# Projectile motion with people moving

• sunbunny
In summary, the conversation discusses solving a problem involving a quarterback throwing a football to a tight end for a game-winning touchdown. The technique involves manipulating two equations and setting them equal to each other, resulting in a quadratic equation. By solving for t using the quadratic formula and plugging it into a specific equation, the answer for the speed of the throw can be obtained.
sunbunny
I'm having trouble with this problem as well:

Quarterback Fred is going to throw a pass to tight end Doug. Doug is 20 m in front of Fred and running straight away at 6.0 m/s when Fred throws the 500 g football at a 40 angle. Doug catches the ball without having to alter his speed and runs for the game-winning touchdown.

How fast did Fred throw the ball?

I don't even know where to start with so so if anyone can help me get started that would be great.

Thanks

Look at these two equations and figure out how and why they work:

$$6t+20=v_{0}\cos(\theta)t$$

$$v_{0}\sin(\theta)t=\frac{gt^{2}}{2}$$

Solve each in terms of $v_{0}$, equate one equation to the other, solve for t, and then plug it into a formula to find $v_{0}$.

Okay, so when i solved for vo i for:

vo= 6t+20/cost and vo= gt^2/2sint

then i made these equations equal to each other:

6t + 20/cost = gt^2/sint

but when i solve for t, the value that i get donesn't work. if you could explain how to solve for t properly that would be geat.

sunbunny said:
Okay, so when i solved for vo i for:

vo= 6t+20/cost and vo= gt^2/2sint

then i made these equations equal to each other:6t + 20/cost = gt^2/sint

but when i solve for t, the value that i get donesn't work. if you could explain how to solve for t properly that would be geat.

The equation you end up with is a quadratic. Manipulate it to form $$ax^{2}+bx+c=0$$, and solve for x. You will get two roots$-$only one will be applicable.

Last edited:
okay this time when i did that i got:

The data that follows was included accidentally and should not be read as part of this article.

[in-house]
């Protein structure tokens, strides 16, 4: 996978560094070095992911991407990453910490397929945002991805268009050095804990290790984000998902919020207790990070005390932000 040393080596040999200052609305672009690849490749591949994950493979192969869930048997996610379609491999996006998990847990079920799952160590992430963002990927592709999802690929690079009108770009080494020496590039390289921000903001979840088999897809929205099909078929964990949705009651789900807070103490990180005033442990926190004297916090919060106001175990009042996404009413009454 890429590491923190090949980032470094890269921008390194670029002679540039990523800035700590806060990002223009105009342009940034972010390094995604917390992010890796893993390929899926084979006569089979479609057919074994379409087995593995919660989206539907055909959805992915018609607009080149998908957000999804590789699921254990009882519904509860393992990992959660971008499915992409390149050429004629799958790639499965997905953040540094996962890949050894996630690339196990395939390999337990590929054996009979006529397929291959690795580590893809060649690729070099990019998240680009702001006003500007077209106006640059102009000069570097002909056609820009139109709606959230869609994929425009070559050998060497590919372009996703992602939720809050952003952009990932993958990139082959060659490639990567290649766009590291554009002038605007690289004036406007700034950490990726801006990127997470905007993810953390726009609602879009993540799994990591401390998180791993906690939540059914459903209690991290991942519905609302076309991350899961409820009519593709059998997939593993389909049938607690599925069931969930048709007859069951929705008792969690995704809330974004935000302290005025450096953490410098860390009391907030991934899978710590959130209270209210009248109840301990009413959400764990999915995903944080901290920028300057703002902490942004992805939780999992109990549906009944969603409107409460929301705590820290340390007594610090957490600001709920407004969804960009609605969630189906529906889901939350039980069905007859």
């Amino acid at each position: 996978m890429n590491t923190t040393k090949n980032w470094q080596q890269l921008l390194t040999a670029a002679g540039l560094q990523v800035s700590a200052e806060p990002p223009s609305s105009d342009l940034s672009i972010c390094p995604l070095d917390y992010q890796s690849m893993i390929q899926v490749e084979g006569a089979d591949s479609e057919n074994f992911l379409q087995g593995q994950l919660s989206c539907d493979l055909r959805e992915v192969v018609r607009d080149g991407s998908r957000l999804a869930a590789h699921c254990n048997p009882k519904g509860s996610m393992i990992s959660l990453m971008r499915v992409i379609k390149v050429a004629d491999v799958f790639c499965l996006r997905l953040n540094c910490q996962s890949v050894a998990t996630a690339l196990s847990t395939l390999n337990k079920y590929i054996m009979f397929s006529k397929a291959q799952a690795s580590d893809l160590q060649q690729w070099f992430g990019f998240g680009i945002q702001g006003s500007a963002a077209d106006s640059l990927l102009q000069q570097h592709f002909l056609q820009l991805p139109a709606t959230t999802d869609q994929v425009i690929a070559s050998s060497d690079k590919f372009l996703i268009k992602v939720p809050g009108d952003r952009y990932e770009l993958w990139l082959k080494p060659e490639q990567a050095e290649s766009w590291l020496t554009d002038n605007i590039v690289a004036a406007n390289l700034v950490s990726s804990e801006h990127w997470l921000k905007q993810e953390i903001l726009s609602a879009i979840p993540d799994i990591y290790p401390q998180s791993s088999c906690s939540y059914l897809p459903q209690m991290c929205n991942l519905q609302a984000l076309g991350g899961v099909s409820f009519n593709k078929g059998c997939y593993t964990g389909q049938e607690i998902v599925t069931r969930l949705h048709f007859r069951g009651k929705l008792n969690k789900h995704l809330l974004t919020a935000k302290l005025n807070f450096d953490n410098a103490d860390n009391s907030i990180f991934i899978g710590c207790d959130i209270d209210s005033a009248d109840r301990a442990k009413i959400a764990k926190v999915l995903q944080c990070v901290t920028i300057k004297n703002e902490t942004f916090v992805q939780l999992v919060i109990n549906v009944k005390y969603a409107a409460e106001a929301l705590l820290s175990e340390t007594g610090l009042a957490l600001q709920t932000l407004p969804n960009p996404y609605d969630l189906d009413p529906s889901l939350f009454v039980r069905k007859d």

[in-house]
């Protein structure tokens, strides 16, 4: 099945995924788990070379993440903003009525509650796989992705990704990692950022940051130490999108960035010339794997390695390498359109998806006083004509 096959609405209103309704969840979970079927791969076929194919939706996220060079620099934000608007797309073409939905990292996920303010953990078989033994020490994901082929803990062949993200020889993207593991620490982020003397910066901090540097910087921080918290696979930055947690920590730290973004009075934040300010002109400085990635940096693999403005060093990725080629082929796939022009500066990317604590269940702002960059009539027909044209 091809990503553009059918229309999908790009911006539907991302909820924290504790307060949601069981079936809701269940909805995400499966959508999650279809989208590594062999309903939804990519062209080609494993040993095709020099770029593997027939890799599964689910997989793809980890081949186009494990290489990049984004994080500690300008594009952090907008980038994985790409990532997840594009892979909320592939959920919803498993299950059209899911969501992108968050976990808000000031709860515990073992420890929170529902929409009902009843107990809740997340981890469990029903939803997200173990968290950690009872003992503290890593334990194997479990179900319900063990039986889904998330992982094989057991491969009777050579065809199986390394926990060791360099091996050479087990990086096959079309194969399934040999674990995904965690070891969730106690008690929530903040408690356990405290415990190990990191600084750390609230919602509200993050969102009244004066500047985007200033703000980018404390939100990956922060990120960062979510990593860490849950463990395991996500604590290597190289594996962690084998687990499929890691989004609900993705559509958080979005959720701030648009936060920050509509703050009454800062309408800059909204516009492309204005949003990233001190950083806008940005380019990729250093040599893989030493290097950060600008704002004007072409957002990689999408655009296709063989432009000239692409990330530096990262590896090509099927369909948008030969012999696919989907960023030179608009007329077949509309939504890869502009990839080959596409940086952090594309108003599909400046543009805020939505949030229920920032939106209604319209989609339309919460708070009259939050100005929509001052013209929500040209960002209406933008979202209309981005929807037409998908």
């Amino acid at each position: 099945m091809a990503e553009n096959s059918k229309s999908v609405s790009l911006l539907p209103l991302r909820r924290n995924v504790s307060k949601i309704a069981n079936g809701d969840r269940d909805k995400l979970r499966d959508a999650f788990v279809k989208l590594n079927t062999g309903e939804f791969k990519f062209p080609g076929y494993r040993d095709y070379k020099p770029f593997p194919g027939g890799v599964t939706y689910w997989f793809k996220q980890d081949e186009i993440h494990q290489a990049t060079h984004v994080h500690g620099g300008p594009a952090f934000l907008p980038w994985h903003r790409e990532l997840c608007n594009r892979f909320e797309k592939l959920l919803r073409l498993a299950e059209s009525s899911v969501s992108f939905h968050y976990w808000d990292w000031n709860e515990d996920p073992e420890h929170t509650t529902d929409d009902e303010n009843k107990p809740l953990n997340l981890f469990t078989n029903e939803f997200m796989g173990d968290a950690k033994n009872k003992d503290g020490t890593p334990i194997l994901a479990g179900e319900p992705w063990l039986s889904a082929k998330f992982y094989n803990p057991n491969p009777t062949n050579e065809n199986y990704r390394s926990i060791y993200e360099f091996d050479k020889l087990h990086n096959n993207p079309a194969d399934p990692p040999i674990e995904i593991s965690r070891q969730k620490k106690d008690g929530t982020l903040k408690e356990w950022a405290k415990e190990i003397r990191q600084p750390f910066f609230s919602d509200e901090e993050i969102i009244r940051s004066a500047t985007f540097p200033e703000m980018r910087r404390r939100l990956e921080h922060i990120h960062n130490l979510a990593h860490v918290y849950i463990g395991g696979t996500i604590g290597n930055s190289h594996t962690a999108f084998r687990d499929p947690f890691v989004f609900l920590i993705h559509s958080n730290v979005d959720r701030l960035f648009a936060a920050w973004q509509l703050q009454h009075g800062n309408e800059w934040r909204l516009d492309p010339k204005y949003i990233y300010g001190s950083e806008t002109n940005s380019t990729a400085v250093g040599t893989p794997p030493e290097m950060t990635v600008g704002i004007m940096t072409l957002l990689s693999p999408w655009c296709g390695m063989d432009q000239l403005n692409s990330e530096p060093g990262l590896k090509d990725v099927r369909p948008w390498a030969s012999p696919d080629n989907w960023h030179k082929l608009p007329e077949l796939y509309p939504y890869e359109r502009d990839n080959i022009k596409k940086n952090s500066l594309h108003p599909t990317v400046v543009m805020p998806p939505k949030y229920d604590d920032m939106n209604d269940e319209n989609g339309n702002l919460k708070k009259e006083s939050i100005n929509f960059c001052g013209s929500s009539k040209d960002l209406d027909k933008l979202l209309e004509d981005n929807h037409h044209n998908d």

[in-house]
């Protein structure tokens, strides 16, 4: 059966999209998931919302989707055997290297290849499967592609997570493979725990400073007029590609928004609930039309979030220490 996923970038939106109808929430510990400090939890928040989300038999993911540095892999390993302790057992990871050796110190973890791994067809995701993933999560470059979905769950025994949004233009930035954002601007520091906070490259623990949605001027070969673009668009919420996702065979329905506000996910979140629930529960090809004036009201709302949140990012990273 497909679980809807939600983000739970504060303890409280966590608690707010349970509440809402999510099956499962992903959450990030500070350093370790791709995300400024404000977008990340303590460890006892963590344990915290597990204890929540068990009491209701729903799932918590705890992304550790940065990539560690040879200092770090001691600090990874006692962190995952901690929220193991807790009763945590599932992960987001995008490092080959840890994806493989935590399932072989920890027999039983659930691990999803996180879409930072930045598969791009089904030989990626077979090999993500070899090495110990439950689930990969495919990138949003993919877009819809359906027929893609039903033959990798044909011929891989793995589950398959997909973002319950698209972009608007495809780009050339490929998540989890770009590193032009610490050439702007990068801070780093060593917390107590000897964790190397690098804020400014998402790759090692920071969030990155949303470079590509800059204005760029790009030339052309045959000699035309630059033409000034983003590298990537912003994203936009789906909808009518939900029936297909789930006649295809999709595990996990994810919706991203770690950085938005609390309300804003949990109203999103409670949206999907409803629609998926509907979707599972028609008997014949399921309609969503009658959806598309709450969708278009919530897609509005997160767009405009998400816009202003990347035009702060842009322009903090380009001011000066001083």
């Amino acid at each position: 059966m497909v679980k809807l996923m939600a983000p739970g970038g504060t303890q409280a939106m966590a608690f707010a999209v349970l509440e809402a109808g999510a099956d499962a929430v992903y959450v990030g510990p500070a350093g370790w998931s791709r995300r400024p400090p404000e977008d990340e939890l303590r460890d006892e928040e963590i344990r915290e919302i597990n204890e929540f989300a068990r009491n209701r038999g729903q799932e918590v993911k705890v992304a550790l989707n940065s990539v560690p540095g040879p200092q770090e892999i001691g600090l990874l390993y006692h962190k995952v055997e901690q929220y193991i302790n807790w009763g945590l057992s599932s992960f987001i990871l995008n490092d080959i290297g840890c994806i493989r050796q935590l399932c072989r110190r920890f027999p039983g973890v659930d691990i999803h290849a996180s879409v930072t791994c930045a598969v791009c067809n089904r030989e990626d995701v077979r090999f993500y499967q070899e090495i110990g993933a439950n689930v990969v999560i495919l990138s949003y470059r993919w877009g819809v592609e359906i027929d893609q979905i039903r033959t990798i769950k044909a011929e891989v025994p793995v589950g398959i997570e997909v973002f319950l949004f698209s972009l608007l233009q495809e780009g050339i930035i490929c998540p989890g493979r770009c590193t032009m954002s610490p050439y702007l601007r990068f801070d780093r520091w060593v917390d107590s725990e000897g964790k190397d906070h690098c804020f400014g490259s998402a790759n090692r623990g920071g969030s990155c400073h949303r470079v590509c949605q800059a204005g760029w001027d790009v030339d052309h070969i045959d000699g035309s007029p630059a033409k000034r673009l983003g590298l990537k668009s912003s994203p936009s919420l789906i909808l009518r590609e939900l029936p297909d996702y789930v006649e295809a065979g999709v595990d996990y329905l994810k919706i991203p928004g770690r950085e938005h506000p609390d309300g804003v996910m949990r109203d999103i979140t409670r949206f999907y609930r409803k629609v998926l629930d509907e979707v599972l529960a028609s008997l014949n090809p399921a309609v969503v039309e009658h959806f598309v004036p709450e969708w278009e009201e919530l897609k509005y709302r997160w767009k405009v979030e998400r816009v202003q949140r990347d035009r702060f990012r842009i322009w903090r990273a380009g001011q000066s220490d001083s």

12sint^2 + 40sint=gcost^3

-gcost^3+ 12sint^2 + 40sint=0

t(-gcost^2 + 12sint =40sin)=0

i solved for inside the brackets using the quadratic formula and i got 2.43 for my time and then i put it back into one of the equations and i got 78m/s however i still got the wrong answer.

I was wondering if you could please check over my work to make sure that I'm not missing anything. Thanks!

sunbunny said:
okay this time when i did that i got:

12sint^2 + 40sint=gcost^3

-gcost^3+ 12sint^2 + 40sint=0

t(-gcost^2 + 12sint =40sin)=0

i solved for inside the brackets using the quadratic formula and i got 2.43 for my time and then i put it back into one of the equations and i got 78m/s however i still got the wrong answer.

I was wondering if you could please check over my work to make sure that I'm not missing anything. Thanks!

2.43 s is the correct time. Which equation did you plug it back into?

i put it into the 6t+20/cost equation

sunbunny said:
i put it into the 6t+20/cost equation

Put it into:

$$y=v_{0}\sin(\theta)t-\frac{gt^{2}}{2}$$

Remember, at the time you've specified, y will have a certain value.

Your question is solved with this equation.

okay i got it now, thank you for your help!

## 1. How does a person's motion affect the trajectory of a projectile?

The motion of a person can impact the trajectory of a projectile in several ways. First, if the person is the one launching the projectile, their initial velocity and angle of release can significantly influence the path it takes. Additionally, if the person is moving while the projectile is in the air, their motion can alter the position of the projectile at any given time, resulting in a different final landing spot.

## 2. Can a person's movement impact the range of a projectile?

Yes, a person's movement can definitely affect the range of a projectile. By changing the angle or speed at which they launch the projectile, they can alter the overall distance it travels. Additionally, if the person moves while the projectile is in the air, their motion can cause the projectile to land further or closer to the target.

## 3. How does the weight of a person impact projectile motion?

The weight of a person can affect projectile motion in a few ways. If the person is the one launching the projectile, their weight can influence the initial velocity and angle of release. However, once the projectile is in the air, the person's weight does not directly impact its path. However, if the person is on a moving platform or vehicle, their weight can affect the overall motion and trajectory of the projectile.

## 4. How does air resistance affect projectile motion with people moving?

Air resistance can have a significant impact on projectile motion, especially when people are moving. The speed and direction of the person's motion can increase or decrease the amount of air resistance the projectile experiences. This can alter the projectile's velocity, trajectory, and ultimately, its landing spot.

## 5. Is it possible to accurately predict the motion of a projectile with people moving?

While it is possible to make predictions about the motion of a projectile with people moving, it may not always be accurate. The complexity of multiple moving objects and varying factors such as initial velocity, angle of release, and air resistance can make it challenging to make precise predictions. However, with careful measurements and calculations, it is possible to make relatively accurate predictions about projectile motion with people moving.

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